Dartmouth and the Debate Over Ski Jumping in NCAA Competition

Authors

  • Dennis Gildea Springfield College

DOI:

https://doi.org/10.1123/jis.2.2.286

Abstract

This essay details the issues that were raised in discussions about the wisdom of eliminating ski jumping from the order of events in NCAA championship competition, a discussion that culminated in 1980 when the NCAA Skiing Rules Committee voted unanimously to drop ski jumping. The event had been an integral and popular part of intercollegiate skiing competitions since 1910 when Dartmouth met McGill in the first meet. More significantly, this essay examines Dartmouth’s resistance to the ruling eliminating jumping, a resistance that was fueled not only by the school’s pioneering role in skiing but also by a complex set of cultural issues that emerged throughout the 1970s at Dartmouth and that challenged the traditional outdoor ethos of the college.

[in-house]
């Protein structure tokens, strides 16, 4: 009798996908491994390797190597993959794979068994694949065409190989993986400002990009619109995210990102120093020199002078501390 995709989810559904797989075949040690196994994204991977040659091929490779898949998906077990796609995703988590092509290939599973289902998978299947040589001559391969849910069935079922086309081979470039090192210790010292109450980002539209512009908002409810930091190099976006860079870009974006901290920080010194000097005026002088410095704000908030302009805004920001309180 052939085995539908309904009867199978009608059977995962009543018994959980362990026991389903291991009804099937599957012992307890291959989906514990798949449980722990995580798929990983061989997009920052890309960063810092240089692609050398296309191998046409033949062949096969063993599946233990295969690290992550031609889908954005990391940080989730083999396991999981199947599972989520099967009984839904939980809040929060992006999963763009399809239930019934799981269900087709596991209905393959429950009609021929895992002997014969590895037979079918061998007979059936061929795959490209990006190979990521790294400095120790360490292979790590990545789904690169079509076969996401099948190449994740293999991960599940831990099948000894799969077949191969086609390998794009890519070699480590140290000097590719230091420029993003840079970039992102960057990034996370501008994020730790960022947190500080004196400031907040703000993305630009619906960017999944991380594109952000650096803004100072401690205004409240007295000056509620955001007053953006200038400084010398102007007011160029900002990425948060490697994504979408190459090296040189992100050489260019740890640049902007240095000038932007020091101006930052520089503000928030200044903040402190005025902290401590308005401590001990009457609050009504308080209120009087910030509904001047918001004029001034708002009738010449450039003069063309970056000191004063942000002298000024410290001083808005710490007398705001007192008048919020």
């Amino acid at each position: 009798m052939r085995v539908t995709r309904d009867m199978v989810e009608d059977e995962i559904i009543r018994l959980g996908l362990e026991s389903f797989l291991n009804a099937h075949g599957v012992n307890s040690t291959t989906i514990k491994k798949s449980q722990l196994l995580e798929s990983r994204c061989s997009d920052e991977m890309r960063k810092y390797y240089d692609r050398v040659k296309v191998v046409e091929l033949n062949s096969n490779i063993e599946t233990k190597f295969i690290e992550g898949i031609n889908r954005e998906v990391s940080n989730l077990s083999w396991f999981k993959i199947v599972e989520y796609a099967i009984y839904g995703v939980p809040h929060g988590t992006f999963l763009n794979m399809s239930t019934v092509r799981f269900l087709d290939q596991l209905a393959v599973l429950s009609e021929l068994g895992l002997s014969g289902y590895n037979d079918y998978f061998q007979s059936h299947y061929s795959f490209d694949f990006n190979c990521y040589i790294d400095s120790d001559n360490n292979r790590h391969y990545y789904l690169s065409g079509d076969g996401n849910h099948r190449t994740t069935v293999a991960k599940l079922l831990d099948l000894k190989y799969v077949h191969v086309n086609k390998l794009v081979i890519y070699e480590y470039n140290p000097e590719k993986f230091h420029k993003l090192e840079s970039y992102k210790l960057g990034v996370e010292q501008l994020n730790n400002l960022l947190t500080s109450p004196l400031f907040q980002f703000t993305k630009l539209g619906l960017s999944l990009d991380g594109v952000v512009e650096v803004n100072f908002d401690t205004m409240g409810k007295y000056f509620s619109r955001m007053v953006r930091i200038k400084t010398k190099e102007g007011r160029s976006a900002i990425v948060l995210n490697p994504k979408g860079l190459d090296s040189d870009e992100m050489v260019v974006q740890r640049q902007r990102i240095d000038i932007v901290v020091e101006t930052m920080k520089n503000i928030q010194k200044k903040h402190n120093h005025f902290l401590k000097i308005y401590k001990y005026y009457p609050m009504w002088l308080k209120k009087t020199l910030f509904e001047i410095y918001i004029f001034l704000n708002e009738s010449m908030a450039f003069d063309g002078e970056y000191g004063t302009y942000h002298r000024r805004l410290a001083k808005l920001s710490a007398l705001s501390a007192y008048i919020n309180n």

Author Biography

Dennis Gildea, Springfield College

The author is an associate professor of communications at Springfield College in Springfield, MA.

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Published

2009-12-01

How to Cite

Gildea, D. (2009). Dartmouth and the Debate Over Ski Jumping in NCAA Competition. Journal of Intercollegiate Sport, 2(2), 286–298. https://doi.org/10.1123/jis.2.2.286